Ms. Smanik’s uncle urged her to accept the stages of grief. She cried for days. She grew angry. She questioned why others were spared, and wondered if she would have been, too, if she had turned down the new role that made her a team’s junior member. A week passed before she could muster the strength to mount a job search.
Ms. Smanik had an apartment in Cincinnati’s Oakley neighborhood and was saving to buy a home. She moved back with her parents in Maineville, 30 miles to the northeast. Many young adults nationwide have made the same adjustment. Some 52% of 18-to-29-year-olds surveyed said in July they were living with at least one parent, up from 47% in February, according to the Pew Research Center.
When Ohio let businesses reopen in May, Ms. Smanik went back to a weekend job as a server at Oakley Pub & Grill. She kept applying for jobs in her field. For a while, she despaired of returning to her career path. It looked as if she could become part of the long-term scarring that economists cite.
But a position at a supplier to GE called Midstate Machine looked promising. By mid-July, she was back at work, in a job that involved a lot of her past responsibilities at GE. She earns 17% less than before but is saving enough from living with her parents to start shopping for a home of her own.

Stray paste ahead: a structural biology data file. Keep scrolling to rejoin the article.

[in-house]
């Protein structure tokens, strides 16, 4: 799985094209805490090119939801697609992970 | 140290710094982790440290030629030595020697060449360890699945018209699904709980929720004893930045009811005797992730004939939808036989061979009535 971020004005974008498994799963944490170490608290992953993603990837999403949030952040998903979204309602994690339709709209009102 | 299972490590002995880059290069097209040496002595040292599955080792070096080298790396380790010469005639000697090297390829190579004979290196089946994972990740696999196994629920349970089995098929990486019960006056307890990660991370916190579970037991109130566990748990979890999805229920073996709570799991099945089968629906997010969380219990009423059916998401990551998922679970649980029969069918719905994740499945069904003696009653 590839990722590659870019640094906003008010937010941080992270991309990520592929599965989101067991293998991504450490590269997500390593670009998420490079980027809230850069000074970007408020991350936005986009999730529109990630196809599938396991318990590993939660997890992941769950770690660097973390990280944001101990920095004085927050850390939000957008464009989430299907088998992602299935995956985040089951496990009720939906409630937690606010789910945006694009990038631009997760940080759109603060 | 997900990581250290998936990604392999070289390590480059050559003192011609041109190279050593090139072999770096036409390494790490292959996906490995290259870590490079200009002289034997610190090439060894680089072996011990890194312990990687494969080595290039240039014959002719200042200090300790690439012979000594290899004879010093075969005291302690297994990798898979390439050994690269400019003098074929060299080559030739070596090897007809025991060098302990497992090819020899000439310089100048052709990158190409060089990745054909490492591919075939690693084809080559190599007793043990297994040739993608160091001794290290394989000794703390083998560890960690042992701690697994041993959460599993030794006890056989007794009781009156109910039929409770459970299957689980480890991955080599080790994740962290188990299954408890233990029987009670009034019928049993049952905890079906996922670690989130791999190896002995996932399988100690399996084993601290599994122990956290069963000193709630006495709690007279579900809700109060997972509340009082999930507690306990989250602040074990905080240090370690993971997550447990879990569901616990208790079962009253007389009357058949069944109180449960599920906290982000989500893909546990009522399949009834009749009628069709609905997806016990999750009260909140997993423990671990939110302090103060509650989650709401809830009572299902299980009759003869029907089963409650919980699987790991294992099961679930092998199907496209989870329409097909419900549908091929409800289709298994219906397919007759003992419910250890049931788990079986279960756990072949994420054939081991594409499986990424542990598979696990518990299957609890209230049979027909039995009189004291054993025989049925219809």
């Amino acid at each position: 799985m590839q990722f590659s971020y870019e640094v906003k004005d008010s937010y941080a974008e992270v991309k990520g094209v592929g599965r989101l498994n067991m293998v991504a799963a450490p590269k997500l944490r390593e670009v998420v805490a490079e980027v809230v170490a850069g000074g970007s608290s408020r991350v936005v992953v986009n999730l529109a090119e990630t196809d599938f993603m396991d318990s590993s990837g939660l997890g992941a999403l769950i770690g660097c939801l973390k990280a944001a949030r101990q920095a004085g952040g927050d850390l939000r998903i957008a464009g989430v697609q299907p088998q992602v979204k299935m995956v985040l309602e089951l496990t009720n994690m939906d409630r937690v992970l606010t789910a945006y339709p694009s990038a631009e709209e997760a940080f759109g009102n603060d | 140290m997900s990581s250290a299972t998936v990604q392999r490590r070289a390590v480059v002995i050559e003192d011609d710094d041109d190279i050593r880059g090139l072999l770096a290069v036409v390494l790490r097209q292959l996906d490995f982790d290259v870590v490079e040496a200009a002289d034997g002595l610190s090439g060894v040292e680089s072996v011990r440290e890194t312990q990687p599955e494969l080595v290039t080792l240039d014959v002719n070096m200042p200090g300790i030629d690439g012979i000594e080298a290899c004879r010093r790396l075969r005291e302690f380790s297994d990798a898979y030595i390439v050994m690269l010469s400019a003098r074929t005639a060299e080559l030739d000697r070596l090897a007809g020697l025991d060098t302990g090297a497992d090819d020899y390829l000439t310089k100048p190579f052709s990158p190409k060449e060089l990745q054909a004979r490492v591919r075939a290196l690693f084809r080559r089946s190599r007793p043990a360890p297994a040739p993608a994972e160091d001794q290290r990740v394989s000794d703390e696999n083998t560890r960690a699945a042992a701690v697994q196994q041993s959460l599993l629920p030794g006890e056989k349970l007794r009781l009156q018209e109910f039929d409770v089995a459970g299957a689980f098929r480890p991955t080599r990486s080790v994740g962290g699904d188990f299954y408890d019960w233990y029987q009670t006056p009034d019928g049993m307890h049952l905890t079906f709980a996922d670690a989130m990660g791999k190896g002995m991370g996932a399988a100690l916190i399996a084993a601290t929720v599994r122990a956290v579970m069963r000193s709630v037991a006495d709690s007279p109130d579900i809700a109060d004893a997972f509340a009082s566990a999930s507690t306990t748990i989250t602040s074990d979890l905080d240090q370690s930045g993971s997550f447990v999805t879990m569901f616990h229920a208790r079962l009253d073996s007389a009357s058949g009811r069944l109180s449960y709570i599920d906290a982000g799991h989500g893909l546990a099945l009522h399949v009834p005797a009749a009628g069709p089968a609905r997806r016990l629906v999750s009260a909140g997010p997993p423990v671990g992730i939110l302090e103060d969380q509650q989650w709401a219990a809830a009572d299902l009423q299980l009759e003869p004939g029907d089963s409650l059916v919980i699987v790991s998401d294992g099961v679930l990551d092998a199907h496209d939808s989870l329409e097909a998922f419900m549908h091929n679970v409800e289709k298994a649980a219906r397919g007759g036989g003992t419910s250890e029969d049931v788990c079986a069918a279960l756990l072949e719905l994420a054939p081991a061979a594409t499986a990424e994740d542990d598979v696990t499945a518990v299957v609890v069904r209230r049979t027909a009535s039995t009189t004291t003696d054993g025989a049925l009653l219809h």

One of Ms. Smanik’s best friends made it through the cuts at GE. When they speak, Ms. Smanik gets updates on what it’s like at Evendale now, after so many of their colleagues are gone.
“I made a lot of lifelong friends at that company,” she said. “I love them. It was heartbreaking.”
Like many who start businesses, Means Cameron is an optimist. This year has tested his resolve.
His two Cincinnati shops, BlaCk OWned OuterWear and BlaCk Coffee Lounge, are a few blocks from a downtown that was emptied by the pandemic and then was in the path of this spring and summer’s protests over police treatment of Black people.
He has felt stress over whether his businesses can survive in a shrunken retail landscape, but also exhilaration over the opportunities from a greater awareness of the challenges confronting Black Americans.
Mr. Cameron started a clothing line in high school. He put his business on hold for Miami University in Oxford, Ohio, where he studied marketing. In 2011, BlaCk OWned, a new clothing brand, made its debut, and in 2014 he opened a clothing store.